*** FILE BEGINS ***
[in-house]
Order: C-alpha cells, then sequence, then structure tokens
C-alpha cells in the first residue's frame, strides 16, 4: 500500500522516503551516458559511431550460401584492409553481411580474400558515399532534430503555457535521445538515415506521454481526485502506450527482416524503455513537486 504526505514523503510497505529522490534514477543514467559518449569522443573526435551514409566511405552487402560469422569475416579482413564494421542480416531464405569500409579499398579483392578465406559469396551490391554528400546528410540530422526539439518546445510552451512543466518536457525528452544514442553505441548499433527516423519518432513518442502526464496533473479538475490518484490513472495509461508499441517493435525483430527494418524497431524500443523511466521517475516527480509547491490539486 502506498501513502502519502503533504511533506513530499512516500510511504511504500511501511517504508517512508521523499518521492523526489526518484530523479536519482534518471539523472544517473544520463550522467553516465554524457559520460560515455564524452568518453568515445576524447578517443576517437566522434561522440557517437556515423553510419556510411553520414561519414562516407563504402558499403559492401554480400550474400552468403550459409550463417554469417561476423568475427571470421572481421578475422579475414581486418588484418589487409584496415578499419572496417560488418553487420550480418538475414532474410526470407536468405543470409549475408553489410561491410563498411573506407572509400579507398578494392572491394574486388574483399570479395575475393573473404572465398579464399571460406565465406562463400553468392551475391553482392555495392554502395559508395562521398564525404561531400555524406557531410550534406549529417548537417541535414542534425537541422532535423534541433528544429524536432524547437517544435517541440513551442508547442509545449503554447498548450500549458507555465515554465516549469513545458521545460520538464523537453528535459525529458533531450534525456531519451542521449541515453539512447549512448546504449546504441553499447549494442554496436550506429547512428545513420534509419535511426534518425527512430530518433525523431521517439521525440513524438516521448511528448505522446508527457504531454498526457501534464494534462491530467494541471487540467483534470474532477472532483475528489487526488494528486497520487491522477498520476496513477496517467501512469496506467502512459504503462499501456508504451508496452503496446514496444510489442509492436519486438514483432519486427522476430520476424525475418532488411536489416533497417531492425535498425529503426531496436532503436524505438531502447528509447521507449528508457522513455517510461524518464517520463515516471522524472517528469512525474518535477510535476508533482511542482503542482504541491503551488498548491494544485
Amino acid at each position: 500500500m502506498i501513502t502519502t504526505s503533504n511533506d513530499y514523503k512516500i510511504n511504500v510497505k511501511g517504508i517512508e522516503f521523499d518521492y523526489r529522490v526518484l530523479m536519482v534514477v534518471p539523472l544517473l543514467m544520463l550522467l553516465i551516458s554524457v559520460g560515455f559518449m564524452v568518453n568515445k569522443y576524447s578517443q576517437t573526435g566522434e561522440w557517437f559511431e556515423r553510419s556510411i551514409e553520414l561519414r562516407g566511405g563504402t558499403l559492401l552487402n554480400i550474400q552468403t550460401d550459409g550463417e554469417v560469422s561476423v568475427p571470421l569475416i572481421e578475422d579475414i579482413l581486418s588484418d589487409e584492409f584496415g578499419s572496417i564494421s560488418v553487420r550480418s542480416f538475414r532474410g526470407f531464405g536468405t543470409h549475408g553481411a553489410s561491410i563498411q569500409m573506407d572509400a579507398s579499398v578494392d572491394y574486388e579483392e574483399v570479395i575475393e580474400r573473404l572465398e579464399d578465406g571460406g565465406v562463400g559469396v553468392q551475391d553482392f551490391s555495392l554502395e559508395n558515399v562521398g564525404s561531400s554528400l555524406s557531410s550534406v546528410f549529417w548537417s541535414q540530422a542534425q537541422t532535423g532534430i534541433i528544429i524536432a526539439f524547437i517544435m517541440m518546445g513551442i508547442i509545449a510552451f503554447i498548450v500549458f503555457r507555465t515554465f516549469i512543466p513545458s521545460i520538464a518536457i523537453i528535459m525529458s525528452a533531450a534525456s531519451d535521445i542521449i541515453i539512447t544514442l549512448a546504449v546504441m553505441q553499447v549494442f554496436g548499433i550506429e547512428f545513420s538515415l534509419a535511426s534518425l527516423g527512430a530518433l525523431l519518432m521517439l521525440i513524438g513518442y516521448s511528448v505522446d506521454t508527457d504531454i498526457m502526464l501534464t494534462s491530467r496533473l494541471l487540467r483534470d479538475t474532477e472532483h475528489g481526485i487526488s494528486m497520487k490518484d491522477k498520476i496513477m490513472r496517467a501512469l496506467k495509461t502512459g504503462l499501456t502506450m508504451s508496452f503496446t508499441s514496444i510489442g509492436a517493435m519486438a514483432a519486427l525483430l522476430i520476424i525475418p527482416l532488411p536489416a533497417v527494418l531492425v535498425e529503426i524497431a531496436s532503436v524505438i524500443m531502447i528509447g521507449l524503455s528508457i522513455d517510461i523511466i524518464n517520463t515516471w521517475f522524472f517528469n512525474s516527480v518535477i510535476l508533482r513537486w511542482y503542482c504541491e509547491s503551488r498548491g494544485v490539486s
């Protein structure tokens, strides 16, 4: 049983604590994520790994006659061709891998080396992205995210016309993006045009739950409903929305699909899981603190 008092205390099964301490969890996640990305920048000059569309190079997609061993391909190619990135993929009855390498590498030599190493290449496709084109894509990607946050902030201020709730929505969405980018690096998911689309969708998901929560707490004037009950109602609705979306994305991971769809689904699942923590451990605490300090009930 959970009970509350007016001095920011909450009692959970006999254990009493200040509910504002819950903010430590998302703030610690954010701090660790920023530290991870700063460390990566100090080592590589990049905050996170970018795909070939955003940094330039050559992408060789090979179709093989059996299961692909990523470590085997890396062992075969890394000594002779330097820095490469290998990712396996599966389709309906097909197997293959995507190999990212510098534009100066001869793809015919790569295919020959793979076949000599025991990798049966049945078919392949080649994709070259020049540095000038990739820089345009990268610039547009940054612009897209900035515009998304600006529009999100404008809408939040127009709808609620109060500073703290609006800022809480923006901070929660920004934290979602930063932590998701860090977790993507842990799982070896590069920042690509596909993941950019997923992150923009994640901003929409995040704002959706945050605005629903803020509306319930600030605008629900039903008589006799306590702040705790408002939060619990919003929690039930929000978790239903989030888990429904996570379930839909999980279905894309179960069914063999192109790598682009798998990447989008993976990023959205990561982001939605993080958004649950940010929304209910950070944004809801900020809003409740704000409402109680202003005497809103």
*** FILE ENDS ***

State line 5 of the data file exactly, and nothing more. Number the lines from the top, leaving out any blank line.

């Protein structure tokens, strides 16, 4: 049983604590994520790994006659061709891998080396992205995210016309993006045009739950409903929305699909899981603190 008092205390099964301490969890996640990305920048000059569309190079997609061993391909190619990135993929009855390498590498030599190493290449496709084109894509990607946050902030201020709730929505969405980018690096998911689309969708998901929560707490004037009950109602609705979306994305991971769809689904699942923590451990605490300090009930 959970009970509350007016001095920011909450009692959970006999254990009493200040509910504002819950903010430590998302703030610690954010701090660790920023530290991870700063460390990566100090080592590589990049905050996170970018795909070939955003940094330039050559992408060789090979179709093989059996299961692909990523470590085997890396062992075969890394000594002779330097820095490469290998990712396996599966389709309906097909197997293959995507190999990212510098534009100066001869793809015919790569295919020959793979076949000599025991990798049966049945078919392949080649994709070259020049540095000038990739820089345009990268610039547009940054612009897209900035515009998304600006529009999100404008809408939040127009709808609620109060500073703290609006800022809480923006901070929660920004934290979602930063932590998701860090977790993507842990799982070896590069920042690509596909993941950019997923992150923009994640901003929409995040704002959706945050605005629903803020509306319930600030605008629900039903008589006799306590702040705790408002939060619990919003929690039930929000978790239903989030888990429904996570379930839909999980279905894309179960069914063999192109790598682009798998990447989008993976990023959205990561982001939605993080958004649950940010929304209910950070944004809801900020809003409740704000409402109680202003005497809103």